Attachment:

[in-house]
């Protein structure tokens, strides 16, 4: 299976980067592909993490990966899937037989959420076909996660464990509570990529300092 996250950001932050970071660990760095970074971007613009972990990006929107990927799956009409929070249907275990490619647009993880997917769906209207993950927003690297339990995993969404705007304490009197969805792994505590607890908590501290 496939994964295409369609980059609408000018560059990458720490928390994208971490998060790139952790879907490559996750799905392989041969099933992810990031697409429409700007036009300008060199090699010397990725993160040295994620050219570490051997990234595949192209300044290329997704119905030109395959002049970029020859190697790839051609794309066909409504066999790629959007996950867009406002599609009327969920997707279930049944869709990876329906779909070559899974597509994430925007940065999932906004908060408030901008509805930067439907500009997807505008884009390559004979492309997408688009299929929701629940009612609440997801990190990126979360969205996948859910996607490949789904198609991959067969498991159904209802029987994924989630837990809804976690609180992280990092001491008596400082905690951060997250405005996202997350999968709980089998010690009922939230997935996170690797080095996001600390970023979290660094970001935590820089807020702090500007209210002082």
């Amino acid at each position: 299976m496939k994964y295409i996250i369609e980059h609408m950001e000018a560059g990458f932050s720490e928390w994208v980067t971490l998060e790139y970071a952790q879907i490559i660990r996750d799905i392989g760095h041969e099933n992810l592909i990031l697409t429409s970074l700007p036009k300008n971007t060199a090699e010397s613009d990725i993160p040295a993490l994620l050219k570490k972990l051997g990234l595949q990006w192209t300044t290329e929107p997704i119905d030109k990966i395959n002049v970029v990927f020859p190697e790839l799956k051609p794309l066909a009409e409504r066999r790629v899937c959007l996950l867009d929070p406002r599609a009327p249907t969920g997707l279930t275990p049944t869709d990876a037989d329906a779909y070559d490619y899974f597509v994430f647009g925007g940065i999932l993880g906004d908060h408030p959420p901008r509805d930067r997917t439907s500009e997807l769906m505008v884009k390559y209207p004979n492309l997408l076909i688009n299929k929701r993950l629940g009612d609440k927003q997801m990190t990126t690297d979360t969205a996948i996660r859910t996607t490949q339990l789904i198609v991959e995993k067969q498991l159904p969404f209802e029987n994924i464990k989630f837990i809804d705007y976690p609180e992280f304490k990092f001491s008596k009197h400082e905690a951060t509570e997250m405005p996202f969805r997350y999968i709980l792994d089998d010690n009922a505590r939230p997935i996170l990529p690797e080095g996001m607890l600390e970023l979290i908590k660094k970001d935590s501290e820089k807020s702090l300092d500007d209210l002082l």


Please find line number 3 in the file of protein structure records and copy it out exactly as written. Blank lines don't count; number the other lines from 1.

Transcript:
């Amino acid at each position: 299976m496939k994964y295409i996250i369609e980059h609408m950001e000018a560059g990458f932050s720490e928390w994208v980067t971490l998060e790139y970071a952790q879907i490559i660990r996750d799905i392989g760095h041969e099933n992810l592909i990031l697409t429409s970074l700007p036009k300008n971007t060199a090699e010397s613009d990725i993160p040295a993490l994620l050219k570490k972990l051997g990234l595949q990006w192209t300044t290329e929107p997704i119905d030109k990966i395959n002049v970029v990927f020859p190697e790839l799956k051609p794309l066909a009409e409504r066999r790629v899937c959007l996950l867009d929070p406002r599609a009327p249907t969920g997707l279930t275990p049944t869709d990876a037989d329906a779909y070559d490619y899974f597509v994430f647009g925007g940065i999932l993880g906004d908060h408030p959420p901008r509805d930067r997917t439907s500009e997807l769906m505008v884009k390559y209207p004979n492309l997408l076909i688009n299929k929701r993950l629940g009612d609440k927003q997801m990190t990126t690297d979360t969205a996948i996660r859910t996607t490949q339990l789904i198609v991959e995993k067969q498991l159904p969404f209802e029987n994924i464990k989630f837990i809804d705007y976690p609180e992280f304490k990092f001491s008596k009197h400082e905690a951060t509570e997250m405005p996202f969805r997350y999968i709980l792994d089998d010690n009922a505590r939230p997935i996170l990529p690797e080095g996001m607890l600390e970023l979290i908590k660094k970001d935590s501290e820089k807020s702090l300092d500007d209210l002082l």